(Chicago, Illinois - January 11, 2006) Democrats in Congress have pledged to rework the Medicare Prescription Drug benefit within the first 100 hours of the new session. They would do so by enabling the government to directly negotiate drug prices. But many experts feel tampering with the successful program would limit seniors access to drugs and undermine an efficient model for delivery of public services.
The following statements were acquired by The Heartland Institute from noted policy experts across the country. You are free to reprint them in full or contact the respective experts for further comment. For contact information call Mike Van Winkle 312/377-400 or email firstname.lastname@example.org.
Grace-Marie Turner, Galen Institute
"The new Medicare drug benefit is offering seniors savings of about $1,200 a year on their drug costs, and the price of premiums has dropped by 40 percent. When the drug benefit was enacted, Congress expected seniors to pay $37 a month for their drug coverage, but fierce competition among the private drug plans has driven the cost of the basic benefit down to $22 a month. When was the last time a government program actually came in under budget? Private competition is working to get costs down. Congress should not interfere with a program that is working so well, saving both seniors and taxpayers money."
Devon Herrick, National Center for Policy Analysis
"It is not clear that the federal government could negotiate lower drug prices than the drug plans already provide. The only real negotiating leverage a drug plan has to drive down prices is its ability to refuse to include a given drug in its formulary. This is how the VA Health system achieves low prices--by including in its formulary only about a quarter of the drugs available to Medicare plans. This would reduce seniors' access to many modern medications."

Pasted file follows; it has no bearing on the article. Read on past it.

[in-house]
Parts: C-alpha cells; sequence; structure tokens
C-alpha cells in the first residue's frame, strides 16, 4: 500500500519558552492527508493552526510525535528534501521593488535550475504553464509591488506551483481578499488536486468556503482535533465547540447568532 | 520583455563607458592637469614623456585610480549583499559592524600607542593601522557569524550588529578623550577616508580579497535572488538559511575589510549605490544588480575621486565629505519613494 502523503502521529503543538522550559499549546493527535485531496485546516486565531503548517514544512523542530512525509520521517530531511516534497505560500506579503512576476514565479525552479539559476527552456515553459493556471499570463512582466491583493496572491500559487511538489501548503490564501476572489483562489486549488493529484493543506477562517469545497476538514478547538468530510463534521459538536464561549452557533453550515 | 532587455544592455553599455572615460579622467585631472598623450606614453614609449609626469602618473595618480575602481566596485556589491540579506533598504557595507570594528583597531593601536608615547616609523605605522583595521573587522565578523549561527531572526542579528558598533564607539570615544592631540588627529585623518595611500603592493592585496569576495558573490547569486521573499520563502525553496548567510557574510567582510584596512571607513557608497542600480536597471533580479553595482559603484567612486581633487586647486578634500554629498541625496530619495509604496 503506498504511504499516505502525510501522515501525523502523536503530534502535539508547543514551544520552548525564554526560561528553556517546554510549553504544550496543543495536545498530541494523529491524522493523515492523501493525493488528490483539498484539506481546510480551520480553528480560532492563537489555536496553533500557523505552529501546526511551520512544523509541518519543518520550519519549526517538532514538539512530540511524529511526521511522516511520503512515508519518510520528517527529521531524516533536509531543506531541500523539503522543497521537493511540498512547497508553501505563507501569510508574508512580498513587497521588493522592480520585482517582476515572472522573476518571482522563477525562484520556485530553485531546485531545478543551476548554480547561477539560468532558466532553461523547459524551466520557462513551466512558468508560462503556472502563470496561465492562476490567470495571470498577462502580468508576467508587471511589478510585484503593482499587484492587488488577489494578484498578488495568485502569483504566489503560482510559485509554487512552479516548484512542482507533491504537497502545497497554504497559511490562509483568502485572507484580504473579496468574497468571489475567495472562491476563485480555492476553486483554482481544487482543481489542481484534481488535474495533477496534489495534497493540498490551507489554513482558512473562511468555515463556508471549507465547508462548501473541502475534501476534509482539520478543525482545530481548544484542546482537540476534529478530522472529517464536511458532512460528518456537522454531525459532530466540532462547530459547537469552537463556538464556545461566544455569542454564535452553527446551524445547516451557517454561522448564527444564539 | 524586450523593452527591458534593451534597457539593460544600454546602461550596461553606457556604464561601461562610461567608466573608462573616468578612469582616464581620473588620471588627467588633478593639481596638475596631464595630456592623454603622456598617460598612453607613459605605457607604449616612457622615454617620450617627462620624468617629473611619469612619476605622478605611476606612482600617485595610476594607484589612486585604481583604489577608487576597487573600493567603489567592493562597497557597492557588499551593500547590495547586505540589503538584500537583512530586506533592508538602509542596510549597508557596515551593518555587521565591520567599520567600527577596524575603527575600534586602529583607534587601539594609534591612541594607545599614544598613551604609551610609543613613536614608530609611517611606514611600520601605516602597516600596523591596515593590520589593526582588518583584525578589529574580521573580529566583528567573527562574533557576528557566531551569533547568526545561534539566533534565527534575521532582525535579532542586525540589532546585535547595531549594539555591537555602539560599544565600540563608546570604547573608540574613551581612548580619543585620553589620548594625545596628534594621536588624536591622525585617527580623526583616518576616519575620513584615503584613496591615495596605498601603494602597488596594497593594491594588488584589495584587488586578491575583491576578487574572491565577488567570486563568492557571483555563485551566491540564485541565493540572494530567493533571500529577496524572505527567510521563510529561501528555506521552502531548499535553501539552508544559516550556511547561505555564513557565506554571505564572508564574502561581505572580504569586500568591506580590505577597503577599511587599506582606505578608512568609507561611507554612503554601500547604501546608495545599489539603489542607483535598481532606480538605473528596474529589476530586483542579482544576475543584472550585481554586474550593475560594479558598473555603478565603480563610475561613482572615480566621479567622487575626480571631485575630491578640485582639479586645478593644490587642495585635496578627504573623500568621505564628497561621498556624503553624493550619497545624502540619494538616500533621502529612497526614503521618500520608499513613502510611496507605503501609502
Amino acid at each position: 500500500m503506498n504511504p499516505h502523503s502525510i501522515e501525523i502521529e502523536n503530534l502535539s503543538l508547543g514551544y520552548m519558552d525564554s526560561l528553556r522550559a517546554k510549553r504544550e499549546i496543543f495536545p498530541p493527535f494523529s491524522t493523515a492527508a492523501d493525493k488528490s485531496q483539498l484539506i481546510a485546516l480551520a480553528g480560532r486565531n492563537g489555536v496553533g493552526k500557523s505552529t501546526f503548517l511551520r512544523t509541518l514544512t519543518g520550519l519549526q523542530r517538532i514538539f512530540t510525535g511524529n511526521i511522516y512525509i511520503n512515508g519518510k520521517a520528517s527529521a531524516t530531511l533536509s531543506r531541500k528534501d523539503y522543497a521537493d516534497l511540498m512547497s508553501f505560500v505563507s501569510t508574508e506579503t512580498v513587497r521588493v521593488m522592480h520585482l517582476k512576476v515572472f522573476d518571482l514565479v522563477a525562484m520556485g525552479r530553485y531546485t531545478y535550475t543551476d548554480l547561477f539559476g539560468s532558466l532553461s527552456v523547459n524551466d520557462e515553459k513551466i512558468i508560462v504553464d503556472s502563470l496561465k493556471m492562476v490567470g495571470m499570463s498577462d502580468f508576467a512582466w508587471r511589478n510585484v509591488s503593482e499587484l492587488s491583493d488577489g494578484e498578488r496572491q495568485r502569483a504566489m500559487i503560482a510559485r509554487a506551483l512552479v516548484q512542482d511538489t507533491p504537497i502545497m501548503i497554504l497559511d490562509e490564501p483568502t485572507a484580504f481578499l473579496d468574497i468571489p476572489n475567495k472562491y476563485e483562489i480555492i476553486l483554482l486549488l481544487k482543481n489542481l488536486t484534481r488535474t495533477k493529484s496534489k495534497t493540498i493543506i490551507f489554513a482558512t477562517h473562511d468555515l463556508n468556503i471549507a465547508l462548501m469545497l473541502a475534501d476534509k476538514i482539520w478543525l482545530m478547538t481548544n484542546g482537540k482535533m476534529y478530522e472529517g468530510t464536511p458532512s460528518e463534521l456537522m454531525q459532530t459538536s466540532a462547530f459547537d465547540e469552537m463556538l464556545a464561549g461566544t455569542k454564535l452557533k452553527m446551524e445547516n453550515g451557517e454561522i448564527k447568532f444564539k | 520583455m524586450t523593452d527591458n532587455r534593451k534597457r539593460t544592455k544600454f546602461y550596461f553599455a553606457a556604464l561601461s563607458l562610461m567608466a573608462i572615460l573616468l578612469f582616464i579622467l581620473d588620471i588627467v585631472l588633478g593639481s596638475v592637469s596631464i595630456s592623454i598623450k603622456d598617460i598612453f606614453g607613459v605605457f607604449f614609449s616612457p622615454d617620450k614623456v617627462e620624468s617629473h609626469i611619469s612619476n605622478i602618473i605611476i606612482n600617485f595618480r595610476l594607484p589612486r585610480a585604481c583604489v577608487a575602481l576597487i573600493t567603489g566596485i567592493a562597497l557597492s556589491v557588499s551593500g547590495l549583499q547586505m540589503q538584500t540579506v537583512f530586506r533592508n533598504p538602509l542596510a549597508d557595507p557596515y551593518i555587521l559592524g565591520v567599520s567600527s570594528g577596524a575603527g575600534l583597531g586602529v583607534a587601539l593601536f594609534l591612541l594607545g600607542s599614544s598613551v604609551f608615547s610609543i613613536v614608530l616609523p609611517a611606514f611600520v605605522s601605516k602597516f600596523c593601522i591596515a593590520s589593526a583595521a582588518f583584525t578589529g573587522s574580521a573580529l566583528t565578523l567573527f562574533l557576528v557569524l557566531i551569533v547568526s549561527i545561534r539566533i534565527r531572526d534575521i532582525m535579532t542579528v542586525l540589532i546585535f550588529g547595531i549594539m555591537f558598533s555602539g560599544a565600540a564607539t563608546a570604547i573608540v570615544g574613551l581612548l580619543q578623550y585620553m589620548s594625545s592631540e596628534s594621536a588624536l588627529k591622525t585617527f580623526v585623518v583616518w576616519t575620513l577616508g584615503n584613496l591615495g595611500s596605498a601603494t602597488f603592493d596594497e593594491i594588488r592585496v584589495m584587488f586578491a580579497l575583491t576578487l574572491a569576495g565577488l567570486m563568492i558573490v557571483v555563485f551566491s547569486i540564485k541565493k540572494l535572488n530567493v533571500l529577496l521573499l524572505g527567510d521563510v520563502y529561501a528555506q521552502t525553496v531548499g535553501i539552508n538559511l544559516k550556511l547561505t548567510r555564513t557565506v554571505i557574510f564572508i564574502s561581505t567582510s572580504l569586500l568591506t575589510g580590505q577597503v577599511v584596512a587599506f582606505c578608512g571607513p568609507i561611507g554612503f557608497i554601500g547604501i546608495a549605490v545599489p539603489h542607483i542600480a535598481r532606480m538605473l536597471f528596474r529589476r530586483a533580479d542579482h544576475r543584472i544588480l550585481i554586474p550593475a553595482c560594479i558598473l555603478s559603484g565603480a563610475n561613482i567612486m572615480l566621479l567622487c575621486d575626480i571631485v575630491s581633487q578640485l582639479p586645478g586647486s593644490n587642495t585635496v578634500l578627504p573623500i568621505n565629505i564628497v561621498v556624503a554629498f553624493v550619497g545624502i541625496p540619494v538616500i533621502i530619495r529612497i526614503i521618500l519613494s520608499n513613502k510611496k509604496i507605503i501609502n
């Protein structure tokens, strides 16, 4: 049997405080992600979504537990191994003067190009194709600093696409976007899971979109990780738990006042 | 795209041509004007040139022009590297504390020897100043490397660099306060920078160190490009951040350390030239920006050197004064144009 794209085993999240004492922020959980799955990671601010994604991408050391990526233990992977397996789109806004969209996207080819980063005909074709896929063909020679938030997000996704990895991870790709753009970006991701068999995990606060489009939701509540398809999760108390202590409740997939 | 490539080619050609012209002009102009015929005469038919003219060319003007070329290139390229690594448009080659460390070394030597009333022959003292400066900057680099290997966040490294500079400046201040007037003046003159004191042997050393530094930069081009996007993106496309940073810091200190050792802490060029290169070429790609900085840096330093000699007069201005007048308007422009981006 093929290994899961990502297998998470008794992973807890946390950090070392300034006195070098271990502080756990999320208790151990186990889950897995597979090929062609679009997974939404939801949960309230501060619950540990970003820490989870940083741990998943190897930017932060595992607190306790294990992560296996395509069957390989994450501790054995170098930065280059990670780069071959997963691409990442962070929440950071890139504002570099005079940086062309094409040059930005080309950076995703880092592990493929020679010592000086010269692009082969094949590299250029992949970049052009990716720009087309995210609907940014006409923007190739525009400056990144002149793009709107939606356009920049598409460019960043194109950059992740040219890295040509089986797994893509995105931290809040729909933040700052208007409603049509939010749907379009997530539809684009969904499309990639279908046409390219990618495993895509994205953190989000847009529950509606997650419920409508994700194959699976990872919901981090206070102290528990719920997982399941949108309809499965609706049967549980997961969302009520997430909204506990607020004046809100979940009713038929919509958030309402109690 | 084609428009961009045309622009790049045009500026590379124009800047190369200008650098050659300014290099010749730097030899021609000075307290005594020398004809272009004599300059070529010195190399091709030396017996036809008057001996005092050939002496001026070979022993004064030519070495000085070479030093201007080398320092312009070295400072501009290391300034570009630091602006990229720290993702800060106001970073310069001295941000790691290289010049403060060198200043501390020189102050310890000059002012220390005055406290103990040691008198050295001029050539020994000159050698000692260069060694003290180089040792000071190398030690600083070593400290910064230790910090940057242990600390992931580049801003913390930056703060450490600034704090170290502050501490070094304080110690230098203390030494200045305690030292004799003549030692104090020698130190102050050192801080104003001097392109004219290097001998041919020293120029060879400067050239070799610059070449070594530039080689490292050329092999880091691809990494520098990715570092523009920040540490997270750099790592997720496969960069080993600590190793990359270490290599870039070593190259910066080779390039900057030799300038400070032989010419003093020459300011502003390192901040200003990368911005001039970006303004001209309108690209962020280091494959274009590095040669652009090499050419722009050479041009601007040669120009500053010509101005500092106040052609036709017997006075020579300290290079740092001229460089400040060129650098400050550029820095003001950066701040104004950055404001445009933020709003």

Linda Gorman, Independence Institute
"When the federal government negotiated directly with drug manufacturers it set prices so low that no tetanus vaccine manufacturers would sell to the Vaccines for Children program. For years, kids in that program did not receive recommended immunizations. Since the Veterans Administration went to its low-price formulary, patients are forced to use older, less-effective drugs. Their health is suffering as a result. When government negotiates directly, patients lose."
John R. Graham, Pacific Research Institute
"The only way the government could directly reduce prescription prices would be to severely restrict the medicines available to seniors. This would attract the healthiest seniors out of the current Part D and leave only the sickest in the private plans, leading to a death spiral that would drive up costs and destroy the risk pools. Rather than terminate the choices seniors currently have in Part D, Congress should look at ways to encourage more of them to enroll in Medicare Advantage plans, where they would have greater choice not only for drugs, but for hospitals and physicians too."
Ryan Ellis, Americans for Tax Reform
"It's interesting that the majority is so gung-ho to pass this. CBO came out with a cost estimate Wednesday (January 10) that savings would be 'negligible.' Polls indicate less than a third of seniors support this plan if there is any chance that their menu of prescriptions might be limited (and they most certainly will--drug companies will walk). The prescription drug benefit is coming in far below cost estimates. Seniors are very happy with the program, according to all polling. So why fix what isn't broken?"